Hong Kong currently fell to fifth place in the global container port throughput rankings last year after being overtaken by the Yangtze River Delta Port of Ningbo-Zhoushan.

With a throughput of 19.45 million TEUs, Busan was in sixth place in the 2015 rankings. The South Korean hub has been gaining ground on Hong Kong recently, and the Busan Port Authority had expected to overtake Hong Kong within the next couple of years. However, the collapse of Hanjin Shipping, which accounted for a large chunk of Busan’s total throughput, will most likely put the brakes on that ambition for the time being.  

Qingdao and Guangzhou, which sit at seventh and eighth place in the rankings, respectively, would benefit strongly from the relaxation of mainland cabotage restrictions, and officials at both ports believe they would be well placed to surpass Hong Kong quickly should the government lift the restrictions.

Guangzhou in particular has been steadily increasing throughput, and its management is very focused on expanding transshipment traffic, which is a more profitable business for the port than its big domestic cargo segment. The Pearl River Delta port is investing billions of dollars in dredging and hinterland links, as well as providing cash and other incentives to shipping lines to bring more transshipment traffic to its Nansha terminals. Guangzhou is making a big play to capture new transshipment business from Shenzhen and Hong Kong ahead of the resetting of the liner alliance networks in April of next year.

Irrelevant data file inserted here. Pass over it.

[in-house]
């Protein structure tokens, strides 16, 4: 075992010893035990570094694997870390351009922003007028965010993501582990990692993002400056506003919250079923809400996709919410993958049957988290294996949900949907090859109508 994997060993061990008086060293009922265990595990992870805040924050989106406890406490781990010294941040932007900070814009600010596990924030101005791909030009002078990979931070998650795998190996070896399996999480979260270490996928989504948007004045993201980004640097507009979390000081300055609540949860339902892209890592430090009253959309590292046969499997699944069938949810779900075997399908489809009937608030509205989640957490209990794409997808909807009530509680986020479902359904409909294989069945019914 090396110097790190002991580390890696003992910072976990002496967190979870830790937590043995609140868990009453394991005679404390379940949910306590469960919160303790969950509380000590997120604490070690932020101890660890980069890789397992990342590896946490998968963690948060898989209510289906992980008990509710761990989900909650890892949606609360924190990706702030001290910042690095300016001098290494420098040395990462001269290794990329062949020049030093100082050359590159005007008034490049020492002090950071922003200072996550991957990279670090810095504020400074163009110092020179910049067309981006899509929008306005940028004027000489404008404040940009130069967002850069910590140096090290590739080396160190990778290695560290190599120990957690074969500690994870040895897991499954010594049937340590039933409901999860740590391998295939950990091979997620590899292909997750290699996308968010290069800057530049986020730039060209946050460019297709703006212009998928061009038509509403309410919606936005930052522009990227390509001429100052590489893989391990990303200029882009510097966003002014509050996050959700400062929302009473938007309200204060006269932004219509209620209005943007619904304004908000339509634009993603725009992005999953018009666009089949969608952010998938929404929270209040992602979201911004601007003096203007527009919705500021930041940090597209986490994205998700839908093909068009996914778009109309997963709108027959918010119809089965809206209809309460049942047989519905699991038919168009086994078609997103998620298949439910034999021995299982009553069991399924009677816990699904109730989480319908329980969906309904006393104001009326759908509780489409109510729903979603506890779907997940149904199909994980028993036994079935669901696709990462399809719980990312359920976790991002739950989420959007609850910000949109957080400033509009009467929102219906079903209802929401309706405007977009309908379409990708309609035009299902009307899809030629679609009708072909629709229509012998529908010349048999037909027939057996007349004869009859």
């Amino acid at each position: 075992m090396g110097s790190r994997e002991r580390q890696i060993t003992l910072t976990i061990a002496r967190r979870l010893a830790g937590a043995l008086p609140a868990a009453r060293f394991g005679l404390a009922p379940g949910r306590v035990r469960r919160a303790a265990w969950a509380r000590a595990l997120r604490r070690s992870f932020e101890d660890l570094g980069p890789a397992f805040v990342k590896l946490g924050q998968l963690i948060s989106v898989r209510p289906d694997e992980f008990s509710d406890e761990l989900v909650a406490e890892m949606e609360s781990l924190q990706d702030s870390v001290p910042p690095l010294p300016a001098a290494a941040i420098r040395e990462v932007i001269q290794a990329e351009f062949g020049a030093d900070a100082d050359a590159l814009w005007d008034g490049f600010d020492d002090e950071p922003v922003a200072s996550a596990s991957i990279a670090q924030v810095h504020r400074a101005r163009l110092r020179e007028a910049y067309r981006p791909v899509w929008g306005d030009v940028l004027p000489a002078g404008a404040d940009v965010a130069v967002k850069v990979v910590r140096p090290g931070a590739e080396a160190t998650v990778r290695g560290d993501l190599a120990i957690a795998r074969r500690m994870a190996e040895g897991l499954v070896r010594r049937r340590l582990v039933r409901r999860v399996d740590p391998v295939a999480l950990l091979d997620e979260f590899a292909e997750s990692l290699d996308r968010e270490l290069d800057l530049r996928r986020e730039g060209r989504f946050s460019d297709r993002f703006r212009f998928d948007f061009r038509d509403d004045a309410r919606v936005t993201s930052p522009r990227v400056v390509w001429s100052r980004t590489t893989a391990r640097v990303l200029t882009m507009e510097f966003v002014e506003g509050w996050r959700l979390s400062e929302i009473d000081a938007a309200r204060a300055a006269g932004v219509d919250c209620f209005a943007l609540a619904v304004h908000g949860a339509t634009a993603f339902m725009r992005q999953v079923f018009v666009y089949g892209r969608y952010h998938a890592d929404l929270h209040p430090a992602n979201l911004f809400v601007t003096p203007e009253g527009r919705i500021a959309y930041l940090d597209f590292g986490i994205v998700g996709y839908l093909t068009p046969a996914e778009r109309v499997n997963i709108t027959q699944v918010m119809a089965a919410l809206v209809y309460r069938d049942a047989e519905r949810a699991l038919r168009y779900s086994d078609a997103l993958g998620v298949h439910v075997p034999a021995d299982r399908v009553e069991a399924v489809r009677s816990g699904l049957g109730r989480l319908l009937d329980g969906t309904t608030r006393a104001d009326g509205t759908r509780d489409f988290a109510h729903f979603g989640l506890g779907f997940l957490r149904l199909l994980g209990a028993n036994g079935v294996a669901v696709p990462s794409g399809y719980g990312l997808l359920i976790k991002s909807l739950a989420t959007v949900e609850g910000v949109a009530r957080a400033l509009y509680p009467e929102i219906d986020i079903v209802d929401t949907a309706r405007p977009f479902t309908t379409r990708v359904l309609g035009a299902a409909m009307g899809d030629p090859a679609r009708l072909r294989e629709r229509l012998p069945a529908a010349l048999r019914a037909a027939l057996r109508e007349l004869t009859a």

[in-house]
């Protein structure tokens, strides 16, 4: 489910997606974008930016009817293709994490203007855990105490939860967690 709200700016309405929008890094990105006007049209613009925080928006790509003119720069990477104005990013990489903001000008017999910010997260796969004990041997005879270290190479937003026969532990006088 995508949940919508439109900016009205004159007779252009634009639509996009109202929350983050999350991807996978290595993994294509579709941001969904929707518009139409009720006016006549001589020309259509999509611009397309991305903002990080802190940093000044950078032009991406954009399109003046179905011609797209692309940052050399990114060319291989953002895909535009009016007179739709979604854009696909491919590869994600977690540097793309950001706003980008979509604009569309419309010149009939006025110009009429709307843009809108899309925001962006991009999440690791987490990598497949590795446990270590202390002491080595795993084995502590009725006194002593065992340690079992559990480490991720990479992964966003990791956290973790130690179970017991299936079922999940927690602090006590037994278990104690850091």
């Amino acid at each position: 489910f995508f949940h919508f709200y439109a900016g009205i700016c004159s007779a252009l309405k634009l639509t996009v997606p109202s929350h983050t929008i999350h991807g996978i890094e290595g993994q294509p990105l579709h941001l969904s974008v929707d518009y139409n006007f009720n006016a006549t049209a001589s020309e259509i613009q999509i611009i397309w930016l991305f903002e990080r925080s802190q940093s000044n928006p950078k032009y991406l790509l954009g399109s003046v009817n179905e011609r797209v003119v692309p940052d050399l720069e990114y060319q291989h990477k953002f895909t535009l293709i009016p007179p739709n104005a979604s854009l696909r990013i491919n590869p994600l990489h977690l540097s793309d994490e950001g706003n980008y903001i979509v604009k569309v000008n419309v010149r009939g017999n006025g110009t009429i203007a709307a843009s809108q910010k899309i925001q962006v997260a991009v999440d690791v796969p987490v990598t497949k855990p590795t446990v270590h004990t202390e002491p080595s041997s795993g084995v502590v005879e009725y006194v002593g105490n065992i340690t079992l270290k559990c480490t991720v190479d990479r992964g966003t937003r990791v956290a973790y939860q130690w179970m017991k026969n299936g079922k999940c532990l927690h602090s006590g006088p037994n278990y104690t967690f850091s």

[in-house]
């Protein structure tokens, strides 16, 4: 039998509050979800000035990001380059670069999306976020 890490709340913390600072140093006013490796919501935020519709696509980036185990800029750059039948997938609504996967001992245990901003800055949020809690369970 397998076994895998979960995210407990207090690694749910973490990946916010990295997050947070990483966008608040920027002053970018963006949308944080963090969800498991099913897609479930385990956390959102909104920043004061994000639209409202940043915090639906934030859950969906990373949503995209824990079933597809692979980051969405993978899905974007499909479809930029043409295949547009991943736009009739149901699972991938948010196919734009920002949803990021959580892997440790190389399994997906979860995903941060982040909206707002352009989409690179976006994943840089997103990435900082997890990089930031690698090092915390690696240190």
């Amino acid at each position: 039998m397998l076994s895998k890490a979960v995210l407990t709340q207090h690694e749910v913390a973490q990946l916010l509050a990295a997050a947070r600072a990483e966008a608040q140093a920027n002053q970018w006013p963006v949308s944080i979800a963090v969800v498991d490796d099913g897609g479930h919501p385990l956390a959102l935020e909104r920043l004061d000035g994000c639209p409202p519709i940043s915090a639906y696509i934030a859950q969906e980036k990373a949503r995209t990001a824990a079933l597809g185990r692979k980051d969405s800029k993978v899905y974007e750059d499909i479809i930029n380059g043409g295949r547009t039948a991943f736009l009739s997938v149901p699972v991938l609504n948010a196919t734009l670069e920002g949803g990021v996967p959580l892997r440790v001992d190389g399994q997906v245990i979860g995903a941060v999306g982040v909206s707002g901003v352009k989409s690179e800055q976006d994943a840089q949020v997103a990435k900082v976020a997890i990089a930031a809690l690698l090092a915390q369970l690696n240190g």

“Mainland China’s cabotage relaxation is weakening Hong Kong’s status of being a key transshipment hub in the region, and creating uncertainty for the local jobs market and economy,” said Lawrence Leung, dean of HSMC’s school of decision sciences.

The HSMC study calls on the Hong Kong government to take concrete steps to defend the position of the container port, including upgrading port infrastructure, developing policies and laws that favor the development of maritime trade, and working on collaborative ventures with mainland ports that support win-win scenarios.

One promising government measure on the table is the development of a single window for the electronic submission of business-to-government documents required to complete shipment processes in Hong Kong. A public consultation document on the project released earlier this year argues that a single window would increase the competitiveness of the port and become a key building block for the e-commerce supply chain infrastructure that will define the trade and transportation industries in the future.

The proposed system is intended to cover up to 50 trade documents per transaction, handle more than 90 million transactions per year, and would save the trading community between $860 million Hong Kong dollars ($111 million) and $1.5 billion Hong Kong dollars per year in administration costs, according to the government’s proposal.

The efficiency and cost-saving possibilities of single window applications are well proven the world over, and certainly this is a step in the right direction for Hong Kong. This and other ongoing initiatives by the government and private sector will help the territory leverage its substantial commercial trading knowledge and heritage to maintain its relevance in modern supply chains.

However, with its destiny looking to be increasingly out of its own hands, the possibility that the port of Hong Kong will regain anything close to its former glory and scale in terms of container throughput volumes is looking less and less likely.

Contact Turloch Mooney at and follow him on Twitter: @TurlochMooney.

A version of this story also appeared on IHS Fairplay, a sister product of within IHS Markit.